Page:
Every morning, the CEO of a large bank in Manhattan walks to the corner for a shoe shine. He sits in an armchair, examines the Wall Street Journal in minute detail while the shoe shiner buffs his shoes to a mirror shine.
One morning the shoe shiner asks the CEO: "What do you think about the situation in the stock market?"
The man answered arrogantly, "Why would you be so interested in that topic?"
The shoe guy replies, "I have millions in your bank," he says, "and I'm considering investing some of the money in the capital market."
"What's your name? " asked the executive.
John H. Smith was the reply.
The CEO arrives at the bank and asks the Manager of the Customer Service Department; "Do we have a client named John H. Smith?
"Certainly, answers the Customer Service Manager, " he is a high-net-worth customer with 12.6 million dollars in his account."
The executive comes out, approaches the shoe shiner, and says, "Mr. Smith, I would like to invite you next Monday to be the guest of honour at our board meeting to tell us the story of your life. I am sure we could all learn something from your life's experience."
At the board meeting, the CEO introduces him to the board members. "We all know Mr. Smith, from the corner shoeshine stand, but Mr. Smith is also an esteemed customer. I invited him here to tell us the story of his life. I am sure we can learn from him.
Mr. Smith began his story. "I came to this country fifty years ago as a young immigrant from Europe with an unpronounceable name. I got off the ship without a penny. The first thing I did was change my name to Smith. I was hungry and exhausted. I started wandering around looking for a job but to no avail.
Fortunately, I found a coin on the sidewalk. I bought an apple. I had two options, eat the apple and quench my hunger or start a business. I sold the apple for 25 cents and bought two apples with the money. I also sold them and continued in business. When I started accumulating a few dollars, I was able to buy a set of used brushes and shoe polish and started polishing shoes. I didn't spend a penny on entertainment or clothing, I just bought bread and some cheese to survive. I saved penny by penny and after a while, I bought a new set of shoe brushes and polishes in different shades and expanded my clientele. I lived like a monk and saved penny by penny. After a while, I was able to buy an armchair so my clients could sit comfortably while I shined their shoes, and that brought me more clients. I did not spend a penny on the joys of life. I kept saving every cent.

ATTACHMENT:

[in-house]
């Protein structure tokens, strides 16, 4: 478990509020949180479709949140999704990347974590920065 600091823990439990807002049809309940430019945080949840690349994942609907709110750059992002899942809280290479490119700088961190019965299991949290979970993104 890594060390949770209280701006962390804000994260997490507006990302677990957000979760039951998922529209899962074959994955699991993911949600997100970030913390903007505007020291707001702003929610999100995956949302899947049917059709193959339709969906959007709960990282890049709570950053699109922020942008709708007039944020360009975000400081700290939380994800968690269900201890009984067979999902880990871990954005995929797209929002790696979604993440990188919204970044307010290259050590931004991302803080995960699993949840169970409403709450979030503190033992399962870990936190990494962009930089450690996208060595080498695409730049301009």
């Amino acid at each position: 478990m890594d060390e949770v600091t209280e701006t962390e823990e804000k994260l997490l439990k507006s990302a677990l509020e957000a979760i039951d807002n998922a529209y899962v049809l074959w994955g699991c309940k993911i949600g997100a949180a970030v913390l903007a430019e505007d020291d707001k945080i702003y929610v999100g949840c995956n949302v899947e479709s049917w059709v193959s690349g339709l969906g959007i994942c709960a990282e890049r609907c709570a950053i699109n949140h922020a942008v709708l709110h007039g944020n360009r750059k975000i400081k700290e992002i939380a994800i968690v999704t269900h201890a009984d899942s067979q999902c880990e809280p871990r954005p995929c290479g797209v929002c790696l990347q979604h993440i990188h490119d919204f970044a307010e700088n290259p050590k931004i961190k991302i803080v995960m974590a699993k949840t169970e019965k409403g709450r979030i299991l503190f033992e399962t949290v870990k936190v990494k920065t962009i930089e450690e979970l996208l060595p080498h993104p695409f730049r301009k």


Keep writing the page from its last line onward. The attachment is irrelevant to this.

A few years ago, when the very up-market shoe shiner on the main corner decided to retire, I had already saved enough money to buy his shoeshine location at this great superior location, which I promptly did.
And then, finally, 6 months ago, my sister, who was a prostitute in Chicago, passed away and left me 12.6 million dollars."